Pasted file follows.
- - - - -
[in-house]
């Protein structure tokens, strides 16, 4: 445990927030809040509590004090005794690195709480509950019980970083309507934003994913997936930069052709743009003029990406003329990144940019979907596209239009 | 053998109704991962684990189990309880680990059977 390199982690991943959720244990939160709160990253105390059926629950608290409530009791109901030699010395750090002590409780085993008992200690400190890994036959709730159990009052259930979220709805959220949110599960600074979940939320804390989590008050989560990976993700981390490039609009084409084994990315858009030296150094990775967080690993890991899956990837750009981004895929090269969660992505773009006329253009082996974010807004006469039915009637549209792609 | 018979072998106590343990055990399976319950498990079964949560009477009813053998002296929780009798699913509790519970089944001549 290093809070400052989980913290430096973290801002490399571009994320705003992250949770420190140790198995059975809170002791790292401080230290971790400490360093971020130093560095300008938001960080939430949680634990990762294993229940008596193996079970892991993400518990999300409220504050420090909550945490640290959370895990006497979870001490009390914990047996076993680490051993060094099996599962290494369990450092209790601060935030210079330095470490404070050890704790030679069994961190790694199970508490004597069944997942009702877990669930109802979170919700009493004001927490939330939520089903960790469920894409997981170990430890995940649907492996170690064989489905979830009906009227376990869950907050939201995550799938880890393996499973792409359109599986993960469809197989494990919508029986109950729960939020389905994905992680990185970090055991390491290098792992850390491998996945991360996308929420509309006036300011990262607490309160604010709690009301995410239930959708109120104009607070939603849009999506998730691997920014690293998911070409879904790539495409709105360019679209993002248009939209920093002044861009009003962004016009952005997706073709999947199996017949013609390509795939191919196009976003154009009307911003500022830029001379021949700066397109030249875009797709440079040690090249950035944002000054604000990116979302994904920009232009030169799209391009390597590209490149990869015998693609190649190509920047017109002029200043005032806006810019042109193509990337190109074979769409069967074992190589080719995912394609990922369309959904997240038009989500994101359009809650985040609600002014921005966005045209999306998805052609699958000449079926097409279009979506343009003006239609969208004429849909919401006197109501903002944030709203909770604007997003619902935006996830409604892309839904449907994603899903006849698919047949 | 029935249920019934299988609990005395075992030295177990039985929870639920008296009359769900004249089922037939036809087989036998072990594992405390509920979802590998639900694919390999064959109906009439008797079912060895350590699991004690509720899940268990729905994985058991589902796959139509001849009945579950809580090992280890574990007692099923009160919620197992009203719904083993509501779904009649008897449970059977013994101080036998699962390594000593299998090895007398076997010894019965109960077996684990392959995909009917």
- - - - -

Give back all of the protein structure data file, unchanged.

[in-house]
């Protein structure tokens, strides 16, 4: 445990927030809040509590004090005794690195709480509950019980970083309507934003994913997936930069052709743009003029990406003329990144940019979907596209239009 | 053998109704991962684990189990309880680990059977 390199982690991943959720244990939160709160990253105390059926629950608290409530009791109901030699010395750090002590409780085993008992200690400190890994036959709730159990009052259930979220709805959220949110599960600074979940939320804390989590008050989560990976993700981390490039609009084409084994990315858009030296150094990775967080690993890991899956990837750009981004895929090269969660992505773009006329253009082996974010807004006469039915009637549209792609 | 018979072998106590343990055990399976319950498990079964949560009477009813053998002296929780009798699913509790519970089944001549 290093809070400052989980913290430096973290801002490399571009994320705003992250949770420190140790198995059975809170002791790292401080230290971790400490360093971020130093560095300008938001960080939430949680634990990762294993229940008596193996079970892991993400518990999300409220504050420090909550945490640290959370895990006497979870001490009390914990047996076993680490051993060094099996599962290494369990450092209790601060935030210079330095470490404070050890704790030679069994961190790694199970508490004597069944997942009702877990669930109802979170919700009493004001927490939330939520089903960790469920894409997981170990430890995940649907492996170690064989489905979830009906009227376990869950907050939201995550799938880890393996499973792409359109599986993960469809197989494990919508029986109950729960939020389905994905992680990185970090055991390491290098792992850390491998996945991360996308929420509309006036300011990262607490309160604010709690009301995410239930959708109120104009607070939603849009999506998730691997920014690293998911070409879904790539495409709105360019679209993002248009939209920093002044861009009003962004016009952005997706073709999947199996017949013609390509795939191919196009976003154009009307911003500022830029001379021949700066397109030249875009797709440079040690090249950035944002000054604000990116979302994904920009232009030169799209391009390597590209490149990869015998693609190649190509920047017109002029200043005032806006810019042109193509990337190109074979769409069967074992190589080719995912394609990922369309959904997240038009989500994101359009809650985040609600002014921005966005045209999306998805052609699958000449079926097409279009979506343009003006239609969208004429849909919401006197109501903002944030709203909770604007997003619902935006996830409604892309839904449907994603899903006849698919047949 | 029935249920019934299988609990005395075992030295177990039985929870639920008296009359769900004249089922037939036809087989036998072990594992405390509920979802590998639900694919390999064959109906009439008797079912060895350590699991004690509720899940268990729905994985058991589902796959139509001849009945579950809580090992280890574990007692099923009160919620197992009203719904083993509501779904009649008897449970059977013994101080036998699962390594000593299998090895007398076997010894019965109960077996684990392959995909009917």